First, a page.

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Natural gas storage inventories decreased 28 Bcf for the week ending November 22, according to the EIA’s weekly report. This was higher than the market expectation, which was a draw of 27 Bcf.

Working gas storage inventories now sit at 3.610 Tcf, which is 548 Bcf above inventories from the same time last year and 31 Bcf below the five-year average.

Prior to the storage report release, the January 2020 contract was trading at $2.507/MMBtu, roughly $0.026 lower than yesterday’s close. At the time of writing, after the release of the report, the January 2020 contract was trading at $2.518/MMBtu. The December contract expired yesterday at $2.470.

Volatility has been the theme of the market to start the winter season. Since the beginning of November, the December 2019 contract has traded in a ~$0.40 range, between $2.45 and $2.84, and the contract closed near the bottom of the range. The wide range has been, and will continue to be, driven by changes in weather forecasts. Current weather forecasts show below-average temperatures through the weekend and early next week. By mid-next week, temperatures will moderate, with above-average temperatures expected.

See the chart below for projections of the end-of-season storage inventories as of April 1, 2020, the end of the withdrawal season.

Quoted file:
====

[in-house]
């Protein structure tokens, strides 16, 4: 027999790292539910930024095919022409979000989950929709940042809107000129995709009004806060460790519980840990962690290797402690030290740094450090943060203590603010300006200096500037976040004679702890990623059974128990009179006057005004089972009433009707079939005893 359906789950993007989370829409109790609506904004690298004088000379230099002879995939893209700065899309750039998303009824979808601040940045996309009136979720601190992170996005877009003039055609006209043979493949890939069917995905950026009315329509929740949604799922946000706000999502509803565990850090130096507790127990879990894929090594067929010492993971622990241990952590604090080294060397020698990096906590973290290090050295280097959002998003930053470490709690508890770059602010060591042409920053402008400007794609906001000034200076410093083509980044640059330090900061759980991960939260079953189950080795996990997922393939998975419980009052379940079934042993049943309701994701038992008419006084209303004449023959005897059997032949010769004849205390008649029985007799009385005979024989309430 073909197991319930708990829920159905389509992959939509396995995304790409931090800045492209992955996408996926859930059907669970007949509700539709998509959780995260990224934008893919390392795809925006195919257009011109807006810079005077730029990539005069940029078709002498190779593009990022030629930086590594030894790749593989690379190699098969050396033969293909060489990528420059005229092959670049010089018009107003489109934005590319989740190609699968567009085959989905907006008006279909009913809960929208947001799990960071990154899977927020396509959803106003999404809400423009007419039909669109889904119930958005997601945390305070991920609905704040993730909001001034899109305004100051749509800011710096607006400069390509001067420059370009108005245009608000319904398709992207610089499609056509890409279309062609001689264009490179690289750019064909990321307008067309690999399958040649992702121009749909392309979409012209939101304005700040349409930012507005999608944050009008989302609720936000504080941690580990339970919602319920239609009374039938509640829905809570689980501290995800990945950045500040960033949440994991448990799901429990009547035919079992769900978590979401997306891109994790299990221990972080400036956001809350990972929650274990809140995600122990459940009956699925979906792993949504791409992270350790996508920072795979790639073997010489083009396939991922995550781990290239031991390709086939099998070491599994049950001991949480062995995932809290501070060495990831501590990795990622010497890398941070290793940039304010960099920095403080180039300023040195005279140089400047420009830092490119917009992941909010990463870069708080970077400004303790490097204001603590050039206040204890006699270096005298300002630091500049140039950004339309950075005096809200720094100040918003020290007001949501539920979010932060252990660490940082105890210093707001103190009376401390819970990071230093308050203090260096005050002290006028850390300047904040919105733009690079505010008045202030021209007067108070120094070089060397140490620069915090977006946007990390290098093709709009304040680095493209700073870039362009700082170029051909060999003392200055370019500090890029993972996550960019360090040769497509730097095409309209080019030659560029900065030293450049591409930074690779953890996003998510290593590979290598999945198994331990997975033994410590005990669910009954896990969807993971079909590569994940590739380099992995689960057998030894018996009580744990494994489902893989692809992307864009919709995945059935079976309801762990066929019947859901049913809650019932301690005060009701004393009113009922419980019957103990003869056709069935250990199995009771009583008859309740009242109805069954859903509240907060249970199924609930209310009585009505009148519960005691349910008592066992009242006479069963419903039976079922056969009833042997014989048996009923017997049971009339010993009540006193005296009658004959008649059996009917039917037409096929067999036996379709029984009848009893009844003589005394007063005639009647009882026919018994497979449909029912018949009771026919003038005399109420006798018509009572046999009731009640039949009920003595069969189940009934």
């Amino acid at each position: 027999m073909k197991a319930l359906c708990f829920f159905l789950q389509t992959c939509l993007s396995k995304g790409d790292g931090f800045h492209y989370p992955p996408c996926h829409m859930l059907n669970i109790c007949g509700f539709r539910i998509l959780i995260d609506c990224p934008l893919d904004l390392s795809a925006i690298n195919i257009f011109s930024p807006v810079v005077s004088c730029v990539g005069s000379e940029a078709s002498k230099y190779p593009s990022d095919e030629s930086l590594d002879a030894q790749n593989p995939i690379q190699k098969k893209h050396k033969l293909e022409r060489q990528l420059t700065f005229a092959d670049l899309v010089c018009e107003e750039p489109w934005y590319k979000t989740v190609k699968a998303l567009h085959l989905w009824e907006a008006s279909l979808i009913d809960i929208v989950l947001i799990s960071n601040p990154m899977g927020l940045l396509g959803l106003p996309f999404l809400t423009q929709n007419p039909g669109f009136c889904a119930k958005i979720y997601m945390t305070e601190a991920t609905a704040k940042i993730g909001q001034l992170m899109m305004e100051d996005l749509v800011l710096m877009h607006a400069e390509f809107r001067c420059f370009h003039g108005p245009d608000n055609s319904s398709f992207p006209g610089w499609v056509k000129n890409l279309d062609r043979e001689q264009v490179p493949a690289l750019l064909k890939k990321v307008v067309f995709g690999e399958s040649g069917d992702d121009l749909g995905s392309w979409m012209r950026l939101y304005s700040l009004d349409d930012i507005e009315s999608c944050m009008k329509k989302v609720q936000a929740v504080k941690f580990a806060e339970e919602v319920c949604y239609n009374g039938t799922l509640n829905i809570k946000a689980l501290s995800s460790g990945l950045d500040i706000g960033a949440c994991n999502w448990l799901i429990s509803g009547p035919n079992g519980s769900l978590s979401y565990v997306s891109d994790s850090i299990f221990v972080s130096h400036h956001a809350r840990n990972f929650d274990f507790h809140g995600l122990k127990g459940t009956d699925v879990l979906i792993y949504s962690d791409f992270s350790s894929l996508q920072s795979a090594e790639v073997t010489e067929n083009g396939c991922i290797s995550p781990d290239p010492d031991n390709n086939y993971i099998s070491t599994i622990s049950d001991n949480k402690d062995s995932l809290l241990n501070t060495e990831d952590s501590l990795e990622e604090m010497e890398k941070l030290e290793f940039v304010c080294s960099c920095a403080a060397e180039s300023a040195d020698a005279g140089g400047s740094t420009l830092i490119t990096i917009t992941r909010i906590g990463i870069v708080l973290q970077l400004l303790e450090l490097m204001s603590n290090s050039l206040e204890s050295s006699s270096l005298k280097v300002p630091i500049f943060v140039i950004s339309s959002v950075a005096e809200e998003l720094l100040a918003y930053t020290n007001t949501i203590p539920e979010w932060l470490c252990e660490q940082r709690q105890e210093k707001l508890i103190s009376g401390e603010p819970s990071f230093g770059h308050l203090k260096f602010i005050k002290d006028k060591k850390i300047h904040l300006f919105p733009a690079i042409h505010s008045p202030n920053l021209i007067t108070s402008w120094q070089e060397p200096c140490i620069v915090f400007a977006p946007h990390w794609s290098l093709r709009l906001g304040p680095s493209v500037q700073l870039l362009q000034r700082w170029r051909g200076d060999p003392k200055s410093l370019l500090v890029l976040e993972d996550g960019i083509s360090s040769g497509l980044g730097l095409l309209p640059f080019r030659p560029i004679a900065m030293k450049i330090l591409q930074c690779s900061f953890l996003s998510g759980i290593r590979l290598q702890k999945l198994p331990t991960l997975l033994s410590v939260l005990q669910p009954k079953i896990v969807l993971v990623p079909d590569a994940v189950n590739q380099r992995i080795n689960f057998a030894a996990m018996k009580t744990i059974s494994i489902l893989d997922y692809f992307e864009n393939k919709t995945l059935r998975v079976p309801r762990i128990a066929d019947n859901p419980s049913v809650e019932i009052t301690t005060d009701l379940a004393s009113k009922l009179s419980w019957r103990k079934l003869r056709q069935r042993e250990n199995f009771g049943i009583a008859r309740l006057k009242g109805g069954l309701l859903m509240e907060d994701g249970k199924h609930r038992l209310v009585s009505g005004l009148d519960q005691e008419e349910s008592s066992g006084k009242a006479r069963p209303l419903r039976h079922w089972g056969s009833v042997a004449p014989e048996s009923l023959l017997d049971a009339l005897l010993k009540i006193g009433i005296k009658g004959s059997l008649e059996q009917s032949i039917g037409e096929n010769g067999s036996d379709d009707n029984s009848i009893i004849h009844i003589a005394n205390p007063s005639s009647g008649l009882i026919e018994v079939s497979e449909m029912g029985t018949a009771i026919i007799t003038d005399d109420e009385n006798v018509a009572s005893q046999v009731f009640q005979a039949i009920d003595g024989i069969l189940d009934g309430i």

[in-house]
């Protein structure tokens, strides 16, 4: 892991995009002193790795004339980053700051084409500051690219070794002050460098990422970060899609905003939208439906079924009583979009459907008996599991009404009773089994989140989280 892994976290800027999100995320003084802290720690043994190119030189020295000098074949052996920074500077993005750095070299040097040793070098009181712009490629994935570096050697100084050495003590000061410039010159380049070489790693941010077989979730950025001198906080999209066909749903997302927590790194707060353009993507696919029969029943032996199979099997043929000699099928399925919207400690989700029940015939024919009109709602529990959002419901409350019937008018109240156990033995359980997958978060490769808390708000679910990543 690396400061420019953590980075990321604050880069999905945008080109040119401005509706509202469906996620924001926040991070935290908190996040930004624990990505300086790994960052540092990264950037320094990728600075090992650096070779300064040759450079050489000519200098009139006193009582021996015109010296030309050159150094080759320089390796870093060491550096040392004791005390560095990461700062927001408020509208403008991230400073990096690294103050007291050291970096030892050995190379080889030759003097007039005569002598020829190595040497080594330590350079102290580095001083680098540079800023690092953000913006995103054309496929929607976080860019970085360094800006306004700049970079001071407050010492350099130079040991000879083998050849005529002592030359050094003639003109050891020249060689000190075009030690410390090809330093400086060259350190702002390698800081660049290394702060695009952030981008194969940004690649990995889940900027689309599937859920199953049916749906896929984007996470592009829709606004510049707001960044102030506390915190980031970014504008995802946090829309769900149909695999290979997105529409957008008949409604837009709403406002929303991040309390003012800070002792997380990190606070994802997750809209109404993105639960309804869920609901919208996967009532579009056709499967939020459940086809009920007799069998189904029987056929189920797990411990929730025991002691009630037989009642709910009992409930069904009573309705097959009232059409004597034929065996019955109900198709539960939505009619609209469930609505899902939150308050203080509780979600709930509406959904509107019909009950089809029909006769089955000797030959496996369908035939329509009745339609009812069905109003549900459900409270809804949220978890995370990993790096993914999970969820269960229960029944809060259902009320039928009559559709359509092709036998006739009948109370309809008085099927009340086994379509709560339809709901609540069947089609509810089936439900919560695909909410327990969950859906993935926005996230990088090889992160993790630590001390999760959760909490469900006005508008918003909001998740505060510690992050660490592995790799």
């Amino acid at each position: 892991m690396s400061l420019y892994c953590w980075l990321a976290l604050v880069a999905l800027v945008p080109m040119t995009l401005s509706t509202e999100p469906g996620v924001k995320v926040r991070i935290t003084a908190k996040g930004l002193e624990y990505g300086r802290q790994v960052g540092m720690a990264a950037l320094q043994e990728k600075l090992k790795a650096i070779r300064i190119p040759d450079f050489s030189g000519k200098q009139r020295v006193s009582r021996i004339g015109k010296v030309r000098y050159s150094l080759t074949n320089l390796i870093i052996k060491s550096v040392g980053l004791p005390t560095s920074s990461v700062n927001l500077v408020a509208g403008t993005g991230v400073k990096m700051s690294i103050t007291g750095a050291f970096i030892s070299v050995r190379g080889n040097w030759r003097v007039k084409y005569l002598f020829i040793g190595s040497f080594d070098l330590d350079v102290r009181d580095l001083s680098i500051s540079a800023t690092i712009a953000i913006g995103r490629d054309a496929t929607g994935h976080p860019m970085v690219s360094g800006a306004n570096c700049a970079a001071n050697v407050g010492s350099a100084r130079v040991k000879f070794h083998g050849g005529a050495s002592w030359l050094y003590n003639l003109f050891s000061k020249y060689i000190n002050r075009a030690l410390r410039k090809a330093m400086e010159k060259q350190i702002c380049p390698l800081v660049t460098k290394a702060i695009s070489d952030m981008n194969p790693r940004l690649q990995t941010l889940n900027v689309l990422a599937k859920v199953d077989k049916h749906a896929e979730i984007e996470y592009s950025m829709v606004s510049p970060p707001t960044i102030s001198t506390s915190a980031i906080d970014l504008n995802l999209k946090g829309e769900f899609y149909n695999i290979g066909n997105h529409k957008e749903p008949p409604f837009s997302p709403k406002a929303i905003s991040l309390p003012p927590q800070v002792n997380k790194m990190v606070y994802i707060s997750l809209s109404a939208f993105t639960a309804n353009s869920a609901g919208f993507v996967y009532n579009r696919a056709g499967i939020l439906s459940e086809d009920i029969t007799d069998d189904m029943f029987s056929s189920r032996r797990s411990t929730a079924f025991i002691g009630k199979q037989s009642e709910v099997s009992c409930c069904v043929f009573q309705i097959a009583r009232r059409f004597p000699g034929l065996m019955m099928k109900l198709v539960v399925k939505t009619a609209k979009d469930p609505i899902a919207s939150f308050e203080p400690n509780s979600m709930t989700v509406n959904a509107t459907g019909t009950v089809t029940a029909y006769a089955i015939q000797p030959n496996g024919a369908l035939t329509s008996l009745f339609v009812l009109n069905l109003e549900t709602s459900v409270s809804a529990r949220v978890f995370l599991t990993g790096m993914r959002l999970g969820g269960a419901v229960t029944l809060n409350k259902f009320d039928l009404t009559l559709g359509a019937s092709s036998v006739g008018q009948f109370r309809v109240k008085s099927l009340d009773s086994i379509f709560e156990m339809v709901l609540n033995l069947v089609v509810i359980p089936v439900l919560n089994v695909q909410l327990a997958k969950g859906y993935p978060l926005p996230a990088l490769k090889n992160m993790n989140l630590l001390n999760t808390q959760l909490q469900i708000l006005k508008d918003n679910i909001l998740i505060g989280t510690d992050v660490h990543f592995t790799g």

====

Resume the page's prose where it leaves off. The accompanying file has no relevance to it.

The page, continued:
Gas Draw Meets Expectations, Forecast Changes Bring Volatility

This Week in Fundamentals
The summary below is based on Bloomberg’s flow data and DI analysis for the week ending November 27, 2019.

Supply:

  • Dry production increased 0.88 Bcf/d on the week. Most of the increase came from the South Central (+0.67 Bcf/d) where Texas (+0.48 Bcf/d) and Oklahoma (+0.15 Bcf/d) accounted for most of the increase.
  • Canadian net imports decreased 1.21 Bcf/d mainly due to decreased imports to the Midwest and the Northeast.

Demand:

  • Domestic natural gas demand decreased 3.78 Bcf/d week over week. Res/Com demand fell 3.09 Bcf/d, while Power and Industrial demand decreased 0.26 Bcf/d and 0.44 Bcf/d, respectively.
  • LNG exports fell 0.10 Bcf/d, while Mexican exports decreased 0.21 Bcf/d on the week.

Total supply decreased 0.33 Bcf/d, while total demand decreased 4.17 Bcf/d week over week. With the decrease in demand outpacing the decrease in supply, expect the EIA to report a weaker draw next week. The ICE Financial Weekly Index report is currently expecting a draw of 23 Bcf. Last year, the same week saw a draw of 63 Bcf; the five-year average is a draw of 46 Bcf.

 

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